18th Aug // 2018
WordPress is used by more than 30% of all websites worldwide making it a massive part if the Internet. What you may not know about is a major change, code named Gutenberg, to the next main release of WordPress that will affect all their sites.
At the very least you or your developers will need to choose whether or not to use the existing editor when Gutenberg is release in version 5 of WordPress later this year - blocks will be the default option so if you want to stay with the current editor you'll need to download a plug-in to do that. Either way you'll need to do some extensive testing to make sure your site will continue to work.
At the moment if you add or change a post or page on Wordpress, you get a view with a text editor. You can use the text editor, as you might expect, to add text and images to a page. You can also add other elements such as sliders using short codes linked to plug ins. The Gutenberg change is to replace the text editor with blocks.
These blocks can be simple text or images, layouts such as headings, lists or quotes or more complicated features such as sliders or buttons. The main benefit is that blocks can be used between pages and ultimately there will be a site customiser with drag and drop functionality.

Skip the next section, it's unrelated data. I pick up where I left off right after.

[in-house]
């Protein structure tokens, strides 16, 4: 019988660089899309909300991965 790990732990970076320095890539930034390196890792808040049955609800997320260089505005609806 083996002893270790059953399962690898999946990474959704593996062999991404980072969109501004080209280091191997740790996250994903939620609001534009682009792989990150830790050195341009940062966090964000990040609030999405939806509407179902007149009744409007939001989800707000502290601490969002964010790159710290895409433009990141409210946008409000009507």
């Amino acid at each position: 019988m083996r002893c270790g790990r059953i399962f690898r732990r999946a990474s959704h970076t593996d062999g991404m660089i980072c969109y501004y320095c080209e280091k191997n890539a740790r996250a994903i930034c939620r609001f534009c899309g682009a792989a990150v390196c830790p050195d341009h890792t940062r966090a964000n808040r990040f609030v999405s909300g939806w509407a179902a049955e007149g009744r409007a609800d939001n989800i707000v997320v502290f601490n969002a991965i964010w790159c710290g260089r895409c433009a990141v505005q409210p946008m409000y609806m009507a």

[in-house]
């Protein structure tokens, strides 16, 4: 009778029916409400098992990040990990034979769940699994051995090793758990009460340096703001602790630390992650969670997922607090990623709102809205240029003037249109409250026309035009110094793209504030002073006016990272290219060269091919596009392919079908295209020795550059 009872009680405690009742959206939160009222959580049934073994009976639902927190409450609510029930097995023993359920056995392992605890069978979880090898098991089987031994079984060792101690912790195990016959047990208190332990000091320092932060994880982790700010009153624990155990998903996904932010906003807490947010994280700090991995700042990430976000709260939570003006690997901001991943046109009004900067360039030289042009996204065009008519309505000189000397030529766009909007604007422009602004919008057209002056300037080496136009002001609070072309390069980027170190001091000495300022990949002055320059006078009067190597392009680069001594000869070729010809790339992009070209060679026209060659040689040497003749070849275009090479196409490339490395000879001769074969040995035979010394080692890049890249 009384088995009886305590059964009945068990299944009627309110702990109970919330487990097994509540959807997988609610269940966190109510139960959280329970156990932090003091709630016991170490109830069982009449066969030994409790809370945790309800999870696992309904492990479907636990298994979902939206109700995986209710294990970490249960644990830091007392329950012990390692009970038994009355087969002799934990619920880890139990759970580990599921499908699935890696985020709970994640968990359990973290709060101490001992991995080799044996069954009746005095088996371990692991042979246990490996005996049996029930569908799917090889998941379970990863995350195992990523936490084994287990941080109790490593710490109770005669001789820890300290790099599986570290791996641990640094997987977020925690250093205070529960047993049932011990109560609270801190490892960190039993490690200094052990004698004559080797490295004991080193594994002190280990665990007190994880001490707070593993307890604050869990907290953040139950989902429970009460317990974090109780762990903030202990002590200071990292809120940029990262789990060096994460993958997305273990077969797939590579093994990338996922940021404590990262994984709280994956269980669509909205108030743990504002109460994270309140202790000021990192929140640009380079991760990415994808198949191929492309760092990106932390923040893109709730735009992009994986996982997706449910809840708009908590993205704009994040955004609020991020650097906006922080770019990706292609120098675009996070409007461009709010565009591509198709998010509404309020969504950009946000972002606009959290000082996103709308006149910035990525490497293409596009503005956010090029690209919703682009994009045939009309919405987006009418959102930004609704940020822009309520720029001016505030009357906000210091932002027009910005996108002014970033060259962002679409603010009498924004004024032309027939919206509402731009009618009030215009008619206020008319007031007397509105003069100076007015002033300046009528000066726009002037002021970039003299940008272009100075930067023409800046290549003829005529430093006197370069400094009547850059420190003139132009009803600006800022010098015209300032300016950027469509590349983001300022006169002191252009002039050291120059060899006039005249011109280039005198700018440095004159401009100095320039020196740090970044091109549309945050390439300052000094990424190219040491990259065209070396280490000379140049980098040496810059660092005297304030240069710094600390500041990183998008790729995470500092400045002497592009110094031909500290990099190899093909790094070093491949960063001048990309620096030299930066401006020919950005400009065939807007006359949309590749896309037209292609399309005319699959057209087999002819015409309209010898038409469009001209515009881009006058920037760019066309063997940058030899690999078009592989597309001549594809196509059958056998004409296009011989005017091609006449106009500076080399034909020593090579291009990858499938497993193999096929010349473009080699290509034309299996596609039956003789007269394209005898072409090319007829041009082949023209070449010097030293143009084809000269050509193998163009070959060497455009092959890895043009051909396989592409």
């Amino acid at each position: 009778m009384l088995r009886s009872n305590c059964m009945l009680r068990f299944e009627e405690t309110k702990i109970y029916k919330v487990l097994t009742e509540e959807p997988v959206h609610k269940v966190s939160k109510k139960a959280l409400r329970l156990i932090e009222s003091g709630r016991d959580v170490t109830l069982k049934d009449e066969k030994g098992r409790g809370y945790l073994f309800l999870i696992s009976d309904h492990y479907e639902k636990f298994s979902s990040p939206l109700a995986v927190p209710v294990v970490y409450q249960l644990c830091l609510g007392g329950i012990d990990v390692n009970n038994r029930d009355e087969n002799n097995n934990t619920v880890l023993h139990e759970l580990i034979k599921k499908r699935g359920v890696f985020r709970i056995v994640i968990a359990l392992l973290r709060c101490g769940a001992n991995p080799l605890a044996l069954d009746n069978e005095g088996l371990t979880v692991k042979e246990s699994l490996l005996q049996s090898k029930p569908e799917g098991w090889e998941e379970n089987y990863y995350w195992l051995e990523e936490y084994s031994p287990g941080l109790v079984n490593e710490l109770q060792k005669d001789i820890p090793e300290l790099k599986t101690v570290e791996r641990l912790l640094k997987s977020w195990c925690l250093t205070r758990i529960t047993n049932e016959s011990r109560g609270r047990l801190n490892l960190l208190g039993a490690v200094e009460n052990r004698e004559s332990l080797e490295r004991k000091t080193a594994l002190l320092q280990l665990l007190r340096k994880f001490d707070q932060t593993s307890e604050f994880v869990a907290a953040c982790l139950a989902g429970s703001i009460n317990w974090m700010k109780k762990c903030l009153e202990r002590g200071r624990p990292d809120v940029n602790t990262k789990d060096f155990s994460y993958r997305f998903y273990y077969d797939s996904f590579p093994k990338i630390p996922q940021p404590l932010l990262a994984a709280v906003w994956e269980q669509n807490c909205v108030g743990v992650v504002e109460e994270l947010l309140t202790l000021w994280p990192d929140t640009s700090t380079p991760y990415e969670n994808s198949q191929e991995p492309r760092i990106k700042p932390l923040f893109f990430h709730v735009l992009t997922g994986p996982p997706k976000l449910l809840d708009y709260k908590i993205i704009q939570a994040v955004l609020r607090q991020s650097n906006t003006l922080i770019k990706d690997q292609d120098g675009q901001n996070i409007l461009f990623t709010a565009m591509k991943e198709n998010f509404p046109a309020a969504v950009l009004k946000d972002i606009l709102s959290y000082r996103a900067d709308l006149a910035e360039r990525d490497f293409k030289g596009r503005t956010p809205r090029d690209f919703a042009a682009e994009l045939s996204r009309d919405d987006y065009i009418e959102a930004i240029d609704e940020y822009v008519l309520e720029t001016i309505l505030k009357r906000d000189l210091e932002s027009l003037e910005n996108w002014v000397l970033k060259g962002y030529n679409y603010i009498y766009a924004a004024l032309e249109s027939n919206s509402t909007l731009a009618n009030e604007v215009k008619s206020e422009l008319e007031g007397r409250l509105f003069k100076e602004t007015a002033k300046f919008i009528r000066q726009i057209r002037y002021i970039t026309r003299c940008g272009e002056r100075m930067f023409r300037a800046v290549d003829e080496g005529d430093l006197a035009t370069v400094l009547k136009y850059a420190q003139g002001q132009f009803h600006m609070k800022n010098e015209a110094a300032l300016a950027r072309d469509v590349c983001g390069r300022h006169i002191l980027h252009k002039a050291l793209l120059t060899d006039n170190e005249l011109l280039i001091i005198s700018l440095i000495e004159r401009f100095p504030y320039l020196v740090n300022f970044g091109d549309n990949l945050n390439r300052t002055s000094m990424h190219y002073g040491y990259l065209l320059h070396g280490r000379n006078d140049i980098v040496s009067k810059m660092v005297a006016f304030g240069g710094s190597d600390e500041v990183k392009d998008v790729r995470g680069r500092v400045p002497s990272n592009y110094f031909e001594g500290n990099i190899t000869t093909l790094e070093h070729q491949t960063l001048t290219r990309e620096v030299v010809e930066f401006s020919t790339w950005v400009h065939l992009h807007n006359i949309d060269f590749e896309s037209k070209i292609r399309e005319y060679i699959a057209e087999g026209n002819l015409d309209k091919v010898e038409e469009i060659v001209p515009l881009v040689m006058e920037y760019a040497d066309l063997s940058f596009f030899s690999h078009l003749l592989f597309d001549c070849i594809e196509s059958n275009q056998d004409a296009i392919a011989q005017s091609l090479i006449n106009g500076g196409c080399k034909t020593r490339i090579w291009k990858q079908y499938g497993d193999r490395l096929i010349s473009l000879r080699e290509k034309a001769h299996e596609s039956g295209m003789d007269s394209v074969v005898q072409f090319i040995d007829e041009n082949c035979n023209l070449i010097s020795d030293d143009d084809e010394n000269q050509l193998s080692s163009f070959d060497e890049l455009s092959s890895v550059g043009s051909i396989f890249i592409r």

When version 5 of WordPress is released, the new default layout in the core code will be to use blocks so you will see an immediate change. Instead of the old layout you will see a new clean layout
To add a block you will need to click on the plus sign in the top left and that will open a list of available blocks. Many blocks will be released with version 5 and you can even create your own block or download plug ins to enhance or add blocks.
There will be a “classic” block which will contain the old style text editor and as mentioned above a plug in to enable the old style editor.
To help with the transition, Gutenberg has been released as a plug in so you can install it and try it out, although it's not in its final form so there may still be bugs. You'll see the screen below when you log in to your dashboard on Wordpress:
Once you get over the initial shock of things being different, it’s actually relatively easy with simple sites. You can change individual elements of the blocks and use them across pages so eventually things will be easier - although as with everything there will be a learning process.
If you have a more complex site with multiple plug-ins, you need to check to see what changes may be needed.Unfortunately there's no firm release date for Gutenberg and version 5 yet although Wordpress are still targeting 2018.